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Vital Signs report for 2019 sizes up P.E.I. in key areas

Jim Randall, chairman of the Institute of Island Studies at UPEI, unveiled the findings in a report that used local knowledge to measure and reflect the vitality of Prince Edward Island.
Jim Randall, chairman of the Institute of Island Studies at UPEI, unveiled the findings in a report that used local knowledge to measure and reflect the vitality of Prince Edward Island. - Contributed

Take a look at yourself, then take a good look around.

Do you like what you are seeing – and experiencing – on Prince Edward Island?

There appears to be cause for many to answer positively and a good number to respond negatively with plenty of room for others to have mixed feelings. 

A new report called Vital Signs offers a snapshot of what is good and what is not so good about the state of the country’s smallest province.

The report, a collaboration between the Community Foundation of P.E.I. and UPEI’s Institute of Island Studies, used local knowledge to measure and reflect on the vitality of the province.

The report explores 10 key measures, including housing, health and well-being, poverty, education and diversity.

“We turn out pretty well in terms of a lot of things,’’ says Jim Randall, chairman of the Institute of Island Studies at UPEI.

“I think one of the things that emerges is because we are such a small jurisdiction, we can turn on a dime sometimes. We can be nimble. If we’ve got problems, we’ve got the capacity to turn that around pretty quickly.’’

Well, certainly not everything.

The report does highlight the chronic housing crisis affecting both rural and urban areas in Prince Edward Island.

Then there is the health of Islanders. The percentage who smoke (17.3 per cent) is 1.5 per cent higher than the national average.

Obesity is, well, a growing problem. Close to 38 per cent of Islanders are considered obese, well above the 26.8 per cent national average.


Highs and lows

Here is a quick look at both some of the positive and negative findings offered in a snapshot of Prince Edward Island in a new report called Vital Signs, which is a collaboration between the Community Foundation of P.E.I. and UPEI’s Institute of Island Studies.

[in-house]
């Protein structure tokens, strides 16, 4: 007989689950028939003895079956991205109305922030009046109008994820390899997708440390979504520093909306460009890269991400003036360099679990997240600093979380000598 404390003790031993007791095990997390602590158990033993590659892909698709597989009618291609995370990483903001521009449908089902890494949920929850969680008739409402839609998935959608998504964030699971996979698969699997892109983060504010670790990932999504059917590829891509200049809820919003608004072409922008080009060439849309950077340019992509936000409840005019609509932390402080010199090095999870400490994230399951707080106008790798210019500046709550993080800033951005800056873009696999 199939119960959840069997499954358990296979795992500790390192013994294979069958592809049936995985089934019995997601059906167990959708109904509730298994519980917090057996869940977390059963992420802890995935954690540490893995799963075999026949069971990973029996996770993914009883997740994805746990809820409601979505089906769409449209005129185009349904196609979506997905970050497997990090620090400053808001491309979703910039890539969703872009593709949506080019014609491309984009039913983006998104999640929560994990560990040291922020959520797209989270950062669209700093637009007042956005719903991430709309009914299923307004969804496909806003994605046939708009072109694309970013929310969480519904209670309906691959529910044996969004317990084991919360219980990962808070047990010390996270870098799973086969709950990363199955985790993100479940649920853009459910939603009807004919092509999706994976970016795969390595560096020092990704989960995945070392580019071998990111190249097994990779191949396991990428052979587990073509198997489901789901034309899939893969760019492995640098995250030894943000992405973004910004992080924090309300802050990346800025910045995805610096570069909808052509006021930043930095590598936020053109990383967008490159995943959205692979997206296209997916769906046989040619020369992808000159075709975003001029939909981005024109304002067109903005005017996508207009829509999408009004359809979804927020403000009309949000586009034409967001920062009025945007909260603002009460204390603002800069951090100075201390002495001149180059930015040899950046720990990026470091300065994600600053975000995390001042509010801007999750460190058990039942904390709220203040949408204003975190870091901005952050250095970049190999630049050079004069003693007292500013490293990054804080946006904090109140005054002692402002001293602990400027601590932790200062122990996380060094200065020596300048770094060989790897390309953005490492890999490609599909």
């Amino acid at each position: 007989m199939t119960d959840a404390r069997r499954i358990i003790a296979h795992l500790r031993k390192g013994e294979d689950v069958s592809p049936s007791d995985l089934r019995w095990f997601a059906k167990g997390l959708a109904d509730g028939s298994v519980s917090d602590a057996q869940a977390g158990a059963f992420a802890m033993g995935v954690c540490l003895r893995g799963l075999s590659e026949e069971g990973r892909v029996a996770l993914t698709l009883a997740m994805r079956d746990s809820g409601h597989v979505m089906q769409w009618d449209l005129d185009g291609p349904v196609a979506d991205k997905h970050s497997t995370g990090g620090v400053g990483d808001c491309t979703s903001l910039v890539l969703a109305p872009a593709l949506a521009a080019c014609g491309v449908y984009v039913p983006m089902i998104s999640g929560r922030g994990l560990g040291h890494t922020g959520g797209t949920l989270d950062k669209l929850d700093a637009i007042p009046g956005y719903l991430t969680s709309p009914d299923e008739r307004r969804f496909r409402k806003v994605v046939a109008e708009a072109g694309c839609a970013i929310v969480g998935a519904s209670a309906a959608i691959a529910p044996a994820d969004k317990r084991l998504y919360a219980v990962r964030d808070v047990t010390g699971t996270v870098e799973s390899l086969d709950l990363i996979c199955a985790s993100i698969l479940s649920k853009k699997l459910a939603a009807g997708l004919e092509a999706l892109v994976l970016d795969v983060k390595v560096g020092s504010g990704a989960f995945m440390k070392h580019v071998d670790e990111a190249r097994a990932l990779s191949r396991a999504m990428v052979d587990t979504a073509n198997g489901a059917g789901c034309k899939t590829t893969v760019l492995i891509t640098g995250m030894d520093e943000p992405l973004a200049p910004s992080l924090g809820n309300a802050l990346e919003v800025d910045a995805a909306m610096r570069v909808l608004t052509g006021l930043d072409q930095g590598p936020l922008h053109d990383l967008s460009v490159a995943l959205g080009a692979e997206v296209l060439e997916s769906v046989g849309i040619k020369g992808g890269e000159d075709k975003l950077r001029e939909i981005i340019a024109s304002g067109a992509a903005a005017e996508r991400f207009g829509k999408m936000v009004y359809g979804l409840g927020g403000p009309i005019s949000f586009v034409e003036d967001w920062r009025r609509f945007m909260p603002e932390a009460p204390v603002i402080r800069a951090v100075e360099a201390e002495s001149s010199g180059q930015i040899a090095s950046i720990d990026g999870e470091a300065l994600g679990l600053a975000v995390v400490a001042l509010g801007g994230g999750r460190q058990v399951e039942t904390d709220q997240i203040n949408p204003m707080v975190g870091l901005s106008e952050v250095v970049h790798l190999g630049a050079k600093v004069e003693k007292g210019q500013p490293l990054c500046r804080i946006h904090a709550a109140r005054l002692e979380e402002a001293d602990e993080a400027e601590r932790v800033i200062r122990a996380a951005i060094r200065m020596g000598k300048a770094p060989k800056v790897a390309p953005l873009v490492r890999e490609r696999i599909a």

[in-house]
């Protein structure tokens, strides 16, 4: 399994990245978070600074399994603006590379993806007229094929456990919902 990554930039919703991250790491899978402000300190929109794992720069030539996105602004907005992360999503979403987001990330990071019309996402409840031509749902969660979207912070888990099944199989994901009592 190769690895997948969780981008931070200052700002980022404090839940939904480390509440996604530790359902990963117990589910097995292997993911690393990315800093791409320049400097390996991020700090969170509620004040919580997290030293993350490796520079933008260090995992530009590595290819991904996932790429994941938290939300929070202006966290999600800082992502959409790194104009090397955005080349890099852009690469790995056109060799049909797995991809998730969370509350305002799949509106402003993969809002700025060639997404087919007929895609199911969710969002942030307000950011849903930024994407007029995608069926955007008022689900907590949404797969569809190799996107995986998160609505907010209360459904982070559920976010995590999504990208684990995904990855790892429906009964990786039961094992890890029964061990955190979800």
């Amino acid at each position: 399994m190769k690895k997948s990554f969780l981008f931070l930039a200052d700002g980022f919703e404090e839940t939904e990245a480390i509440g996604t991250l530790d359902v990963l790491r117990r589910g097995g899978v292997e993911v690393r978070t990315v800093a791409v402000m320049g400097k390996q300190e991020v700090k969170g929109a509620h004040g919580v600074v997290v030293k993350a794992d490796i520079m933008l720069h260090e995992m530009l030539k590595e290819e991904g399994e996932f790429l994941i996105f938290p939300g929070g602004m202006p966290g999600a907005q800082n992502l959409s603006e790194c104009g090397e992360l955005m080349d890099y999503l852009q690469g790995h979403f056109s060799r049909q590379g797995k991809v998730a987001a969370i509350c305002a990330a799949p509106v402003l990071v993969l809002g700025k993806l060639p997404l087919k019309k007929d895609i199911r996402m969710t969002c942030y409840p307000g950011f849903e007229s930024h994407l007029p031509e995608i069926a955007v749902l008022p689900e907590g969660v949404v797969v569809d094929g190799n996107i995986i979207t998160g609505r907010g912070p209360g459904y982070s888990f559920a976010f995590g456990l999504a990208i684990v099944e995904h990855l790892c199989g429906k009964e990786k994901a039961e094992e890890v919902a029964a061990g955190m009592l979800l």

On the up side:

  • P.E.I. has the highest level of population growth of any province in Canada for the past two years
  • A strong sense of belonging to the local community
  • Continuing to lead the country in voter turnout
  • Vibrant arts and culture community contributing to Islanders’ quality of life

On the down side:

  • The percentage of Islanders who smoke, are obese and have high blood pressure is all above the national average
  • Despite a recent economic boom, the province continues to have one of the highest rates of unemployment in the country
  • Housing shortage that sees Charlottetown and Summerside experiencing the lowest vacancy rates on record
  • Concern raised over Islanders, especially youth, increasingly losing hope about their future

Still, just living in P.E.I. leaves many feeling good about themselves. More than 72 per cent of Islanders (aged 12 and over) report having a strong sense of belonging to the local community.

“If people haven’t lived in other places, they don’t realize how special that is, and so that sense of belonging and sense of caring for one another is reflected in so many of the things that we do,’’ says Randall.

Kent Hudson, executive director of the Community Foundation of P.E.I., agrees a high level of engagement exists in Prince Edward Island.

He is hoping the Vital Signs report will spur plenty more.

The CFPEI is shooting to raise at least $625,000 through donations and gifts over the next five years to provide grants to projects that address priorities that have been identified in the report.

“How do we create solutions that are wide across the board for P.E.I.? And for us, we need to break it down into smaller parts,’’ says Hudson.

“We need to find partners in each of those areas…what we want to do is uncover those that are passionate about their communities and about causes, whether it’s health care (or) whether it’s poverty, and engage them to make a difference.’’

Six groups of community participants were invited from the private, public and not-for-profit sectors in different regions to participate in focus groups. Participants were asked to comment on the importance and impact of the different themes and to offer potential solutions.

CFPEI, which has been in operation for more than 20 years, currently manages 90 individual charitable funds with a value of over $12 million.


Learn more

The following four information sessions are being held across P.E.I. to provide information and discussion on the 2019 Vital Signs Report. To register, visit cfpei.ca.

  • Nov. 25, 7-9:30 p.m. at the Mill River Resort
  • Nov. 26, 7-8:30 p.m. at the Loyalist Country Inn, Summerside
  • Nov. 27, 7-8:30 p.m. at the Rodd Charlottetown Hotel
  • Nov. 28, 7-8:30 p.m. at Lane’s River House Inn, Montague

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